For others the Skeptics can mobilise campaigns such as in the defence of Singh’s libel case. After accusing the British Chiropractic Association of “happily” promoting “bogus treatments”, Singh was hit with a lawsuit in which he was initially defeated. The Guardian, which had published the piece, settled, but Singh did not. He fought on, alone at first. Then, in May 2009, a Skeptics in the Pub group gathered in Holborn, central London, to support him. “I expected there to be six people sitting round a table, and I opened the door and there were about 300,” recalls Singh. “When I was more depressed than at any time in my life, they gave me the strength to carry on.”
He continued, triumphed in the Court of Appeal and triggered a government commitment to reform.
“When the libel laws change, and they will,” he says, “the Skeptics in the Pub movement will be able to pat itself on the back for one of the greatest advances in free speech in a century.”
The subject matter is not always so highfalutin. The Birmingham meeting heard a talk that was less momentous but no less interesting by Matt Lodder, an art historian. His lecture was on the history of the tattoo. Apparently the t-word was brought to this country from Tahiti by Captain Cook; and a 5,000-year-old man, recovered from permafrost in the mountains between Italy and Austria, was found to be tattooed in more than 30 places — although which one said “Mum” remains unclear.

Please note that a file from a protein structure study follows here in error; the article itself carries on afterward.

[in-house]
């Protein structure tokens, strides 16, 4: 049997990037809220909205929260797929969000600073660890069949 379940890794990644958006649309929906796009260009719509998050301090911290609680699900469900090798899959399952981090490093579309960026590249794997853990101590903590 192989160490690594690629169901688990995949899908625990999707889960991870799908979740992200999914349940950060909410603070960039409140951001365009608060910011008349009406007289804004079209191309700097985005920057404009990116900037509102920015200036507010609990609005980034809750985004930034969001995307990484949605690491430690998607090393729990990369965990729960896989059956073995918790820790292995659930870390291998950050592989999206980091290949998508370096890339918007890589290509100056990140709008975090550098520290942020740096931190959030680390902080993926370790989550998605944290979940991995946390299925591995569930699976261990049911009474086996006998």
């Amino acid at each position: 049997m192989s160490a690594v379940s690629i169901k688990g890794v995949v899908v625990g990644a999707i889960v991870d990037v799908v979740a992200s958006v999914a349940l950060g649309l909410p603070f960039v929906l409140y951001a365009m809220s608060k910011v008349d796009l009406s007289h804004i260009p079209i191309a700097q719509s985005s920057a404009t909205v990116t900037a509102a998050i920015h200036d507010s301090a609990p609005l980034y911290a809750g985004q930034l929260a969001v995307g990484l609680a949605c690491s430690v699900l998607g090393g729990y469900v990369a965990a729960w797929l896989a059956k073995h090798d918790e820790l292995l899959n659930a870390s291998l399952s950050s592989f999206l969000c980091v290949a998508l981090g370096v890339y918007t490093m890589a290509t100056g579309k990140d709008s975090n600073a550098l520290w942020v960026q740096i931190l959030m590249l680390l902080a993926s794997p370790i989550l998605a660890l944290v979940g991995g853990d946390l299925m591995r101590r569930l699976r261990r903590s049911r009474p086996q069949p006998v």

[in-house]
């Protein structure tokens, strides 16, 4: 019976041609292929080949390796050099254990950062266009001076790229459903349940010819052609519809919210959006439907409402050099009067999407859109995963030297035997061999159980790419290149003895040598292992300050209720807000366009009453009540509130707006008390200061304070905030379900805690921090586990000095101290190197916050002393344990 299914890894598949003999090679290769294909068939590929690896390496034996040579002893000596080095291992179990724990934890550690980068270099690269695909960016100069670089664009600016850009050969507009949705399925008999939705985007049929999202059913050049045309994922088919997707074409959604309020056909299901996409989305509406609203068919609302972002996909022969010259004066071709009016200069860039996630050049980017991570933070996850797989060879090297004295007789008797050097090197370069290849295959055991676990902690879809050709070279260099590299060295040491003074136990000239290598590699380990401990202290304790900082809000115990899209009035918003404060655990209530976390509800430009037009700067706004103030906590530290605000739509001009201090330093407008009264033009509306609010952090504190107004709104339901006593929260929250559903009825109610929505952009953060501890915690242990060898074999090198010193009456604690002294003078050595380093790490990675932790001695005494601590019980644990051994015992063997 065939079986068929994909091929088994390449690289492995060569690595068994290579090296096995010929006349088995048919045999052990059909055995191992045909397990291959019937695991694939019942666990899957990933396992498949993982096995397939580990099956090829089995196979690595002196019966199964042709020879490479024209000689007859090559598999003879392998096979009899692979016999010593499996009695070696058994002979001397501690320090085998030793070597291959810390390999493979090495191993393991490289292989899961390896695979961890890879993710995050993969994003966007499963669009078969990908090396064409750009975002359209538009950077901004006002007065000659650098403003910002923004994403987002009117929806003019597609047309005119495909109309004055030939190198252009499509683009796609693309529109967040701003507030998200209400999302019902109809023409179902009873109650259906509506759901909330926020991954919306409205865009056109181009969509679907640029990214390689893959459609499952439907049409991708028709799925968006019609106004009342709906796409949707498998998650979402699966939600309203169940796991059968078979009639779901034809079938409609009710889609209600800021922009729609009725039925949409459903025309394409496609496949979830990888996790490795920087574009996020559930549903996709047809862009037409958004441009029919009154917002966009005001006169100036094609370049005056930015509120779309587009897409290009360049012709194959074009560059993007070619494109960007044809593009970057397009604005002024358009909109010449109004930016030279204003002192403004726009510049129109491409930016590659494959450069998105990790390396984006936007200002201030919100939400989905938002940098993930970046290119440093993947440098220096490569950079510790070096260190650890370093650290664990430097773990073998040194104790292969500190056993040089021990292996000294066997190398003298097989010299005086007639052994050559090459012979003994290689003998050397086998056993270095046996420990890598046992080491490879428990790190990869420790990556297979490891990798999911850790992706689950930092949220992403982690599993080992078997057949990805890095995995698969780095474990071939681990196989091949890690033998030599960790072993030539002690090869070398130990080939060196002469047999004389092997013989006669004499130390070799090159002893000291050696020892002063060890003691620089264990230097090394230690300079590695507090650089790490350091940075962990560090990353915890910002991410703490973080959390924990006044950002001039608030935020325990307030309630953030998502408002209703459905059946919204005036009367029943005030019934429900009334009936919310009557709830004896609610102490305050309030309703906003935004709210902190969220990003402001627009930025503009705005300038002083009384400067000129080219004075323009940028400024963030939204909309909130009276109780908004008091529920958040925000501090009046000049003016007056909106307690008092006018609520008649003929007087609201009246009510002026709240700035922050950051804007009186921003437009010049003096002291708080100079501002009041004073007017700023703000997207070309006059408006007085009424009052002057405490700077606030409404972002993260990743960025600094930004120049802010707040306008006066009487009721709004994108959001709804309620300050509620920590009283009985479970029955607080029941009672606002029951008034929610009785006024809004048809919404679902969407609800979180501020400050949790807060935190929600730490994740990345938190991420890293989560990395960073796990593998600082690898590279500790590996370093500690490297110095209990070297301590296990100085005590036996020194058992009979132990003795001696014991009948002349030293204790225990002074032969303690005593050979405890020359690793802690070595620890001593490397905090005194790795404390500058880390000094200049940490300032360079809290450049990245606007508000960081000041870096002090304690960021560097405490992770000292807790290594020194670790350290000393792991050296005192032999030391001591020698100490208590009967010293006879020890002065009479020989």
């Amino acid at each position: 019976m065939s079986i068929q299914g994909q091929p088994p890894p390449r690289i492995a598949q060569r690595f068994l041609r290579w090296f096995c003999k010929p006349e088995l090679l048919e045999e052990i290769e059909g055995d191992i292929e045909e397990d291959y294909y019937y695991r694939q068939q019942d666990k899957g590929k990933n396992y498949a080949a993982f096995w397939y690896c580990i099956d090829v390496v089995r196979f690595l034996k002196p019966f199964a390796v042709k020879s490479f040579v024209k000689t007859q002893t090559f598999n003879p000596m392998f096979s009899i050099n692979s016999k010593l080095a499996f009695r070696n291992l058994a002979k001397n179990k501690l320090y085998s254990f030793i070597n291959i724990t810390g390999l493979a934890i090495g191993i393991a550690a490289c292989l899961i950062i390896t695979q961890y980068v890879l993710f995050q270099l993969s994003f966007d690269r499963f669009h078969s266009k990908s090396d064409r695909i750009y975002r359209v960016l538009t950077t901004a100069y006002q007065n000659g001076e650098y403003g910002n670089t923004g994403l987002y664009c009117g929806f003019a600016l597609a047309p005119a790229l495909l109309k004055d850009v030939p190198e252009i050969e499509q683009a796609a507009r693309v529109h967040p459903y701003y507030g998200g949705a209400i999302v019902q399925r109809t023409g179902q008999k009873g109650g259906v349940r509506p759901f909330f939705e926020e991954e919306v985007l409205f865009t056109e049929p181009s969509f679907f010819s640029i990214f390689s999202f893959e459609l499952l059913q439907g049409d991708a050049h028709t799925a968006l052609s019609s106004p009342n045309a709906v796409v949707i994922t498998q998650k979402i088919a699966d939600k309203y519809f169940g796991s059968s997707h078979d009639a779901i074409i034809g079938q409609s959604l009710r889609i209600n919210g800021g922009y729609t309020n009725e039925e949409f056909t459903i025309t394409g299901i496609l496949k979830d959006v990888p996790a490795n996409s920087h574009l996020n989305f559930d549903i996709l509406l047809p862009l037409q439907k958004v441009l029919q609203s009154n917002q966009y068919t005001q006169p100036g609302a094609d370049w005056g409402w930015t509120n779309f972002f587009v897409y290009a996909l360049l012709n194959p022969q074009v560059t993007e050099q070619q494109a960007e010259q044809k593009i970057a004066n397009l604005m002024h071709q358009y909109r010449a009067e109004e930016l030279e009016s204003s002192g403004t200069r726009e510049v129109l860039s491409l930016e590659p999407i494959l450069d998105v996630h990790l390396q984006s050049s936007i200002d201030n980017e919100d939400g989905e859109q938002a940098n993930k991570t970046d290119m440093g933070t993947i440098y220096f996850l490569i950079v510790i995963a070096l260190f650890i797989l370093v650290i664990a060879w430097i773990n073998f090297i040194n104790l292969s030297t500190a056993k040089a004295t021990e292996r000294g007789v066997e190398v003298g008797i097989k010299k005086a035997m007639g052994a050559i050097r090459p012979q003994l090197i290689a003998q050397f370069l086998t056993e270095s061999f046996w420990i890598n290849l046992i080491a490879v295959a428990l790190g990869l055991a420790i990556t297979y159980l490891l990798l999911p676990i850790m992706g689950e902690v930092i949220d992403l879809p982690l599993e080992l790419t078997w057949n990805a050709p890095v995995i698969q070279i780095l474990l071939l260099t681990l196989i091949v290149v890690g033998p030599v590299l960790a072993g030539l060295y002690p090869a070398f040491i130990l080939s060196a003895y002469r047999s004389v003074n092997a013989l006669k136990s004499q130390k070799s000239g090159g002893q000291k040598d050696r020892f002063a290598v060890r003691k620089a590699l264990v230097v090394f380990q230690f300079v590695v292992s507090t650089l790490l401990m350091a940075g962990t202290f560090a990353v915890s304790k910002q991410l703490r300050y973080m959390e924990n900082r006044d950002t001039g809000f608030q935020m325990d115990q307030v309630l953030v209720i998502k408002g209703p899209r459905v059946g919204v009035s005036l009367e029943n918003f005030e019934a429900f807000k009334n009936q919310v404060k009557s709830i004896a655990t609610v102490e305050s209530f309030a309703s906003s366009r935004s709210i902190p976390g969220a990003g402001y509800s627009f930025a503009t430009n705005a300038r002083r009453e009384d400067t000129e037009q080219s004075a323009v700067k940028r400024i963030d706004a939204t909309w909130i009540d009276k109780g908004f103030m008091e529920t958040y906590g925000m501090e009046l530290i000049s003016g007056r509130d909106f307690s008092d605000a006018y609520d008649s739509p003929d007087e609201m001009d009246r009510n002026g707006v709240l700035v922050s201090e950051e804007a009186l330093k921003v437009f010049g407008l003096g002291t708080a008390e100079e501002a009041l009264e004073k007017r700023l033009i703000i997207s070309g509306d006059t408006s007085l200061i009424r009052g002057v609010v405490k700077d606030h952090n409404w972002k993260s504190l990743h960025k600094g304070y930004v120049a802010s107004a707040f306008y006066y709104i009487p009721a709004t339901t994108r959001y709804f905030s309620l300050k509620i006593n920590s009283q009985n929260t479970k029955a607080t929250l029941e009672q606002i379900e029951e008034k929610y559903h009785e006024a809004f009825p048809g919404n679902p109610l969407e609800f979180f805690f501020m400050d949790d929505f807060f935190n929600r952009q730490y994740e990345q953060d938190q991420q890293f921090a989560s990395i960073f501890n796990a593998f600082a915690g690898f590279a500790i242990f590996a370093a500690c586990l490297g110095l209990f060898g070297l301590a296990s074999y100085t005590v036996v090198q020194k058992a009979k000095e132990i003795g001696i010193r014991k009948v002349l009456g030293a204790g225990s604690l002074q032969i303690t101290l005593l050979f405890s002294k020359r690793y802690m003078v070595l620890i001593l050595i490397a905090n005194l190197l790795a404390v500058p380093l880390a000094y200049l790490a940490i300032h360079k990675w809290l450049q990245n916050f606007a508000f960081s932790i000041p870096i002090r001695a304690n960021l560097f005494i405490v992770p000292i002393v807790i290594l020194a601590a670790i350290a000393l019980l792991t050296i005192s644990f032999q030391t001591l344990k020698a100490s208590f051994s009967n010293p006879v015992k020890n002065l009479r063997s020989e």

The Skeptics in the Pub, Cox and the bad science phenomenon are just a few signs of something wider stirring. I spoke at Lafayette College, in Pennsylvania, 10 days ago on Wakefield and the MMR scare — and we broke the fire regulations twice over in a hall unexpectedly swamped with hundreds of students. In Toronto a similar scrum that formed at Ryerson University was reported in no fewer than 150 blogs and produced a storm of messages.
Technology is bringing together those with scientific interests who were previously isolated. A software kit, developed by Perry in Leicester, to start a local Skeptics in the Pub website can be downloaded in minutes, after which Twitter, Facebook and Skype kick in. “I think the idea of a search for truth is what interests people today,” says Perry, as a contrast to what he sees as the political parties’ unappealing quest for power. “People are tired of bullshit.”
Maybe, but it isn’t all consensus. The Skeptics have spawned sceptics, particularly over “alternative” medicine. Some talks have been accused of picking on soft targets — such as homeopaths — and of overegging the dependability of science. “There is something about this that doesn’t fit comfortably with me,” says Michael Brooks, a science author who has spoken at half a dozen meetings. “They sometimes don’t recognise that intelligent, educated people believe things that are unbelievable because it’s in our nature to do that.”
Other doubts are raised over the use of technology that can potentially be deployed to bully. Perry told me he had developed a toolbar, soon to be launched, that can file complaints to the Advertising Standards Authority against misleading website claims “in 30 seconds”.
I’m just happy to see such a strong interest in picking apart the scientific method — even if last Wednesday the debate was all about tattoos.
Brian Deer’s MMR investigation features in Science Betrayed, starting on BBC Radio 4 at 9pm this Thursday. briandeer.com